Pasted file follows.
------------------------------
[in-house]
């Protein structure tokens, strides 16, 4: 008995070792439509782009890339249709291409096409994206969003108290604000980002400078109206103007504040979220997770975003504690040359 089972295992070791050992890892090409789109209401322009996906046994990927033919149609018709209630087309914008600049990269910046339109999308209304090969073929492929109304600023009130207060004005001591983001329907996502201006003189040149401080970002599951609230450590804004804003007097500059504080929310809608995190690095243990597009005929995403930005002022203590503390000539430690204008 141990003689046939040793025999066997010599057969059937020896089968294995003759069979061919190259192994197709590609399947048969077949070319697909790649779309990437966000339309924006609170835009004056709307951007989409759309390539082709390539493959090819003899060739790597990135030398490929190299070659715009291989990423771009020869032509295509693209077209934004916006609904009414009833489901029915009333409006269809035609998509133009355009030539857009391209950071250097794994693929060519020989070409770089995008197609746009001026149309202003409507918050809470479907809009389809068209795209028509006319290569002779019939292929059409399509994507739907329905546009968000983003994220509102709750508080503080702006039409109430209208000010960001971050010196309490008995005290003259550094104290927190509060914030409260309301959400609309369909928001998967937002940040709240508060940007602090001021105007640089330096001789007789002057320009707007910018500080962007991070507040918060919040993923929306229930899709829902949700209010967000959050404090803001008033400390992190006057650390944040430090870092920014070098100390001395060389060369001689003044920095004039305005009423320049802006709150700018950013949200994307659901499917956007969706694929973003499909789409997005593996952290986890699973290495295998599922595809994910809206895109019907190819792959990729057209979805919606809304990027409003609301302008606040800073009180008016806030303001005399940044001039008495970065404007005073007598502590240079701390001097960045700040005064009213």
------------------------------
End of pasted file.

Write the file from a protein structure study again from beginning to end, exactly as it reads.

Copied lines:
[in-house]
């Protein structure tokens, strides 16, 4: 008995070792439509782009890339249709291409096409994206969003108290604000980002400078109206103007504040979220997770975003504690040359 089972295992070791050992890892090409789109209401322009996906046994990927033919149609018709209630087309914008600049990269910046339109999308209304090969073929492929109304600023009130207060004005001591983001329907996502201006003189040149401080970002599951609230450590804004804003007097500059504080929310809608995190690095243990597009005929995403930005002022203590503390000539430690204008 141990003689046939040793025999066997010599057969059937020896089968294995003759069979061919190259192994197709590609399947048969077949070319697909790649779309990437966000339309924006609170835009004056709307951007989409759309390539082709390539493959090819003899060739790597990135030398490929190299070659715009291989990423771009020869032509295509693209077209934004916006609904009414009833489901029915009333409006269809035609998509133009355009030539857009391209950071250097794994693929060519020989070409770089995008197609746009001026149309202003409507918050809470479907809009389809068209795209028509006319290569002779019939292929059409399509994507739907329905546009968000983003994220509102709750508080503080702006039409109430209208000010960001971050010196309490008995005290003259550094104290927190509060914030409260309301959400609309369909928001998967937002940040709240508060940007602090001021105007640089330096001789007789002057320009707007910018500080962007991070507040918060919040993923929306229930899709829902949700209010967000959050404090803001008033400390992190006057650390944040430090870092920014070098100390001395060389060369001689003044920095004039305005009423320049802006709150700018950013949200994307659901499917956007969706694929973003499909789409997005593996952290986890699973290495295998599922595809994910809206895109019907190819792959990729057209979805919606809304990027409003609301302008606040800073009180008016806030303001005399940044001039008495970065404007005073007598502590240079701390001097960045700040005064009213």